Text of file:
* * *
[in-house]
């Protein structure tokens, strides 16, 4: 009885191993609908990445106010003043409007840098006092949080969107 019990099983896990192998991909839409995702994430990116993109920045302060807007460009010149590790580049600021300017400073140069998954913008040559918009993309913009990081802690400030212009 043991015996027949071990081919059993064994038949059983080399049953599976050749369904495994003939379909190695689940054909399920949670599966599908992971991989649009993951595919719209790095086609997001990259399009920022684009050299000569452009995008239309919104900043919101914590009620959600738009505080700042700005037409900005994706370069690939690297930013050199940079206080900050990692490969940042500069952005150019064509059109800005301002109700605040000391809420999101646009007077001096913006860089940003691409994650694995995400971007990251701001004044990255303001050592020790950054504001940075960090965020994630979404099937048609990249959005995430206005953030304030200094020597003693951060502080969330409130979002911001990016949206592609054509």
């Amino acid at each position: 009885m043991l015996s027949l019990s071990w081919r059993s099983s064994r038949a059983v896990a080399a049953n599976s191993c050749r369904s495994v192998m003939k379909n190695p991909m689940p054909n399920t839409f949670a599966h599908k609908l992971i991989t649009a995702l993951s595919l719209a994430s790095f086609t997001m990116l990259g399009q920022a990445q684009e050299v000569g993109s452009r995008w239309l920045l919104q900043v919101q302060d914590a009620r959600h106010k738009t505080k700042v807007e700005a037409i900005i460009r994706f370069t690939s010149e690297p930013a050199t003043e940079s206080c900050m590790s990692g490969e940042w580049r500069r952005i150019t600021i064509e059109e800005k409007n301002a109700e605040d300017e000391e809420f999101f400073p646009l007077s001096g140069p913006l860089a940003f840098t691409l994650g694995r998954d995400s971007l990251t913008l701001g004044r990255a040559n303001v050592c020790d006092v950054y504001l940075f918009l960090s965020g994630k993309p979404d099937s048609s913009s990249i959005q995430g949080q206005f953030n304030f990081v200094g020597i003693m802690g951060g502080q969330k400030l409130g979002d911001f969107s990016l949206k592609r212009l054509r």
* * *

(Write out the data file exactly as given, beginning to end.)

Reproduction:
[in-house]
């Protein structure tokens, strides 16, 4: 009885191993609908990445106010003043409007840098006092949080969107 019990099983896990192998991909839409995702994430990116993109920045302060807007460009010149590790580049600021300017400073140069998954913008040559918009993309913009990081802690400030212009 043991015996027949071990081919059993064994038949059983080399049953599976050749369904495994003939379909190695689940054909399920949670599966599908992971991989649009993951595919719209790095086609997001990259399009920022684009050299000569452009995008239309919104900043919101914590009620959600738009505080700042700005037409900005994706370069690939690297930013050199940079206080900050990692490969940042500069952005150019064509059109800005301002109700605040000391809420999101646009007077001096913006860089940003691409994650694995995400971007990251701001004044990255303001050592020790950054504001940075960090965020994630979404099937048609990249959005995430206005953030304030200094020597003693951060502080969330409130979002911001990016949206592609054509």
């Amino acid at each position: 009885m043991l015996s027949l019990s071990w081919r059993s099983s064994r038949a059983v896990a080399a049953n599976s191993c050749r369904s495994v192998m003939k379909n190695p991909m689940p054909n399920t839409f949670a599966h599908k609908l992971i991989t649009a995702l993951s595919l719209a994430s790095f086609t997001m990116l990259g399009q920022a990445q684009e050299v000569g993109s452009r995008w239309l920045l919104q900043v919101q302060d914590a009620r959600h106010k738009t505080k700042v807007e700005a037409i900005i460009r994706f370069t690939s010149e690297p930013a050199t003043e940079s206080c900050m590790s990692g490969e940042w580049r500069r952005i150019t600021i064509e059109e800005k409007n301002a109700e605040d300017e000391e809420f999101f400073p646009l007077s001096g140069p913006l860089a940003f840098t691409l994650g694995r998954d995400s971007l990251t913008l701001g004044r990255a040559n303001v050592c020790d006092v950054y504001l940075f918009l960090s965020g994630k993309p979404d099937s048609s913009s990249i959005q995430g949080q206005f953030n304030f990081v200094g020597i003693m802690g951060g502080q969330k400030l409130g979002d911001f969107s990016l949206k592609r212009l054509r």